Titian - press reaction

March 2 2012

Image of Titian - press reaction

Picture: National Gallery

The press reaction to yesterday's glorious £45m acquisition has been entirely positive. Even The Mirror gets into the spirit, saying that not only is it an 'incredible purchase', but that the pictures will prove to be a bargain. This, in a time of austerity, is a Good Thing. Of course, the 'is it worth' question has been asked, but it's a notion quickly damped down by Nicholas Penny's sound common sense. From The Telegraph:

Dr Nicholas Penny, director of the National Gallery, said: “The decision was made by the Trustees that we must secure these paintings and I think that’s why people make bequests to the National Gallery.

“I know some people might think, ‘Why not buy ten lesser things?’ but the National Gallery was founded principally as a great collection of masterpieces.”

Dr Penny added: “You could ask, ‘What on earth is the National Gallery doing spending so much money on works of art by foreign artists?’

“But that’s what we do here. And if you lined up Reynolds, Gainsborough and Constable, not only would they feel this was a very great day for Britain, but they would also admit they would not have been the artists they were without Titian.”

Of course, by far the best article on the acqusition was the one that quoted me, in The Independent. There, Adam Sherwin focused on the extent to which the National Gallery raided its reserves:

Concluding that a public appeal would appear inappropriate in the economic climate, the National Gallery was forced to delve deep into its own reserves to raise the money. The Trustees agreed to spend £25m from the £32m which has been accumulated from 67 bequests over the past century. Donations from The Art Fund, Heritage Lottery Fund and anonymous contributions, some for up to £500,000, made up the shortfall, with the Duke accepting a £45m price.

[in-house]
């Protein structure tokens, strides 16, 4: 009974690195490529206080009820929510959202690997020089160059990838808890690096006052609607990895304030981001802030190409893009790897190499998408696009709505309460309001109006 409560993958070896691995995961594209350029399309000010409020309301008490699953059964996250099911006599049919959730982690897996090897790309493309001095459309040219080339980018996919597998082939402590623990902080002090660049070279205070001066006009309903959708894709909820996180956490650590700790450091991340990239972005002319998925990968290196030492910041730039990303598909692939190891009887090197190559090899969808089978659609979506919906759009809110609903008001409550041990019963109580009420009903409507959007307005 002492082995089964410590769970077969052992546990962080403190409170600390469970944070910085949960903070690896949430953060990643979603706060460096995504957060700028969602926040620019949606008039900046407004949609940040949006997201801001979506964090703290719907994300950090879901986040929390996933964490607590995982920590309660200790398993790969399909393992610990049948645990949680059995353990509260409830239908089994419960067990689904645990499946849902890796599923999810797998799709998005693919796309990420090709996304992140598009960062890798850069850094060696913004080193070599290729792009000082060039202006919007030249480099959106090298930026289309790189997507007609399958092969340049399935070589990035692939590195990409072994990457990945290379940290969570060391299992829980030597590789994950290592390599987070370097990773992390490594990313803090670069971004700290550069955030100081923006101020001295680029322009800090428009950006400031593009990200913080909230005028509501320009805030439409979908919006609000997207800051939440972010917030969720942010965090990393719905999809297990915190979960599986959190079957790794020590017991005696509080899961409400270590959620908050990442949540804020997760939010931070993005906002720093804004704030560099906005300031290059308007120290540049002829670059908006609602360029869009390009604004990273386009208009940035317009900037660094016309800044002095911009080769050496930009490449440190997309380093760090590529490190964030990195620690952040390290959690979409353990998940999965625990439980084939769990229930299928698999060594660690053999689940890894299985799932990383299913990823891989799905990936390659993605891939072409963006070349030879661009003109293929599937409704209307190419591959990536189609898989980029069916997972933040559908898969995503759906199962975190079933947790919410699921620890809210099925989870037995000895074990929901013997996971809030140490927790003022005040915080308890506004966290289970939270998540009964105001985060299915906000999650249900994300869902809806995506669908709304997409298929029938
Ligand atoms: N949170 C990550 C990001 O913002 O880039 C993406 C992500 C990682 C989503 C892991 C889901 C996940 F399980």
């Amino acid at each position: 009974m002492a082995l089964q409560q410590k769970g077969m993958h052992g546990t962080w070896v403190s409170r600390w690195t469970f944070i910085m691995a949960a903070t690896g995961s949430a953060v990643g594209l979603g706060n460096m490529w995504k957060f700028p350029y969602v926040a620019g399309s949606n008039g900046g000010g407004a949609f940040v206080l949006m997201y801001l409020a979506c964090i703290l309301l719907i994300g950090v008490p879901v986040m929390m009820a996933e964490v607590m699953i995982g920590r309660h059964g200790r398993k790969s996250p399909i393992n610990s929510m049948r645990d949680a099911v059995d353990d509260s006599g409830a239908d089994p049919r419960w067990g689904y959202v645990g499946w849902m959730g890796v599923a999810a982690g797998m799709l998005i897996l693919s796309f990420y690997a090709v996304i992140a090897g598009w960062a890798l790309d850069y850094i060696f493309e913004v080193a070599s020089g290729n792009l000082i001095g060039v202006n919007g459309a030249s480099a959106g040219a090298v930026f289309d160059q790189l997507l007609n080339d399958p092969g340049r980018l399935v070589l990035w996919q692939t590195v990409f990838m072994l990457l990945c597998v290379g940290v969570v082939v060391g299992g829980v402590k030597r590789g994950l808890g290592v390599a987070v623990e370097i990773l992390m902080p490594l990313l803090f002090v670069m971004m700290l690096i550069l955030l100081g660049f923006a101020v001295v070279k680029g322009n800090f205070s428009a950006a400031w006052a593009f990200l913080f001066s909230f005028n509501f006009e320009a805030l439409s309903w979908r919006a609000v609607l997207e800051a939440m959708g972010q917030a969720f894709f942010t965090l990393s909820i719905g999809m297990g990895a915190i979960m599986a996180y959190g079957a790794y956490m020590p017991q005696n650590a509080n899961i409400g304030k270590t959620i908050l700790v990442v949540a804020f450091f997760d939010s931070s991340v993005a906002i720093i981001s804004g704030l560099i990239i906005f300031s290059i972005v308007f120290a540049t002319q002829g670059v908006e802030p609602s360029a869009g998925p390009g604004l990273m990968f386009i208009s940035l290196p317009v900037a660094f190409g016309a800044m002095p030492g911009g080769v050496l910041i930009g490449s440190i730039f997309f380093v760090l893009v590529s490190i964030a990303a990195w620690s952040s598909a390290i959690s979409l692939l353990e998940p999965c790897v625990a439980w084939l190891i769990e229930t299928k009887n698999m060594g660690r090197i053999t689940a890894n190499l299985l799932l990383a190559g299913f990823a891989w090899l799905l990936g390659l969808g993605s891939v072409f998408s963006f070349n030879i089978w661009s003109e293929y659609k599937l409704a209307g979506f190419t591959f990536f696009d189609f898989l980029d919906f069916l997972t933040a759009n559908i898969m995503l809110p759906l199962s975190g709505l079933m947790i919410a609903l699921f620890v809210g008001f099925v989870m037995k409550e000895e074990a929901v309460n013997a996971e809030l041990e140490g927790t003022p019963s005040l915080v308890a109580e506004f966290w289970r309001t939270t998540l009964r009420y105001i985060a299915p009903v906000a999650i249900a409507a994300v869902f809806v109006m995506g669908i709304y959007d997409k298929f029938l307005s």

Dr Nicholas Penny claimed that "no greater pair of old master paintings could possibly be secured" for the nation. But he admitted the buy: "Had wiped out all the obviously available funds in reserve. We have depleted our reserves very considerably with this purchase." With 20 Titians already in the National Gallery, did it really need to spend so much on one more, however distinguished? "It's like saying you've got one Shakespeare play, do you need any other ones?" Dr Penny said. "I don't know if you can have too many Titians."

[...]

However Bendor Grosvenor, a London art dealer and Old Masters expert, questioned the funding balance. He wrote on the Art History News blog: "I'm staggered that the Heritage Lottery Fund, which is awash with more money than it has ever had, only coughed up a measly £3m. That's about the same as it spent on accommodation, postage and office equipment last year."

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